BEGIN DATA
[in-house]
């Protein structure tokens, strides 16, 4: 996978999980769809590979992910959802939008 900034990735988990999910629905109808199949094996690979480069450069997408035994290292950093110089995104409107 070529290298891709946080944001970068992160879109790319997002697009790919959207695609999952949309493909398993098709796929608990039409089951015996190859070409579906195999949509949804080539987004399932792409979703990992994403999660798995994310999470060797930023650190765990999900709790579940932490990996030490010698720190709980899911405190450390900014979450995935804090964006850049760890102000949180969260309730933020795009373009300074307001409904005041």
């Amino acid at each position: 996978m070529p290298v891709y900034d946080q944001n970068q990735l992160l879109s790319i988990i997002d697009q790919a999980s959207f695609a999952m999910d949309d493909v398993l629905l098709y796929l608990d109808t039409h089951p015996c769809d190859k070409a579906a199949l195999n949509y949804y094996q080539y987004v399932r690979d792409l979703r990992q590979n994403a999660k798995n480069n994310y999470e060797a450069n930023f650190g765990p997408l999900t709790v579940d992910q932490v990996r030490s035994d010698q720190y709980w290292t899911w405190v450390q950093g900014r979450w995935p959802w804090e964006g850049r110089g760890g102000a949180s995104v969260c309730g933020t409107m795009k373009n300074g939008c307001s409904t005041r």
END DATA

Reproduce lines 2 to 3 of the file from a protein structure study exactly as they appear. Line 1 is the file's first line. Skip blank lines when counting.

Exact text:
């Protein structure tokens, strides 16, 4: 996978999980769809590979992910959802939008 900034990735988990999910629905109808199949094996690979480069450069997408035994290292950093110089995104409107 070529290298891709946080944001970068992160879109790319997002697009790919959207695609999952949309493909398993098709796929608990039409089951015996190859070409579906195999949509949804080539987004399932792409979703990992994403999660798995994310999470060797930023650190765990999900709790579940932490990996030490010698720190709980899911405190450390900014979450995935804090964006850049760890102000949180969260309730933020795009373009300074307001409904005041």
């Amino acid at each position: 996978m070529p290298v891709y900034d946080q944001n970068q990735l992160l879109s790319i988990i997002d697009q790919a999980s959207f695609a999952m999910d949309d493909v398993l629905l098709y796929l608990d109808t039409h089951p015996c769809d190859k070409a579906a199949l195999n949509y949804y094996q080539y987004v399932r690979d792409l979703r990992q590979n994403a999660k798995n480069n994310y999470e060797a450069n930023f650190g765990p997408l999900t709790v579940d992910q932490v990996r030490s035994d010698q720190y709980w290292t899911w405190v450390q950093g900014r979450w995935p959802w804090e964006g850049r110089g760890g102000a949180s995104v969260c309730g933020t409107m795009k373009n300074g939008c307001s409904t005041r």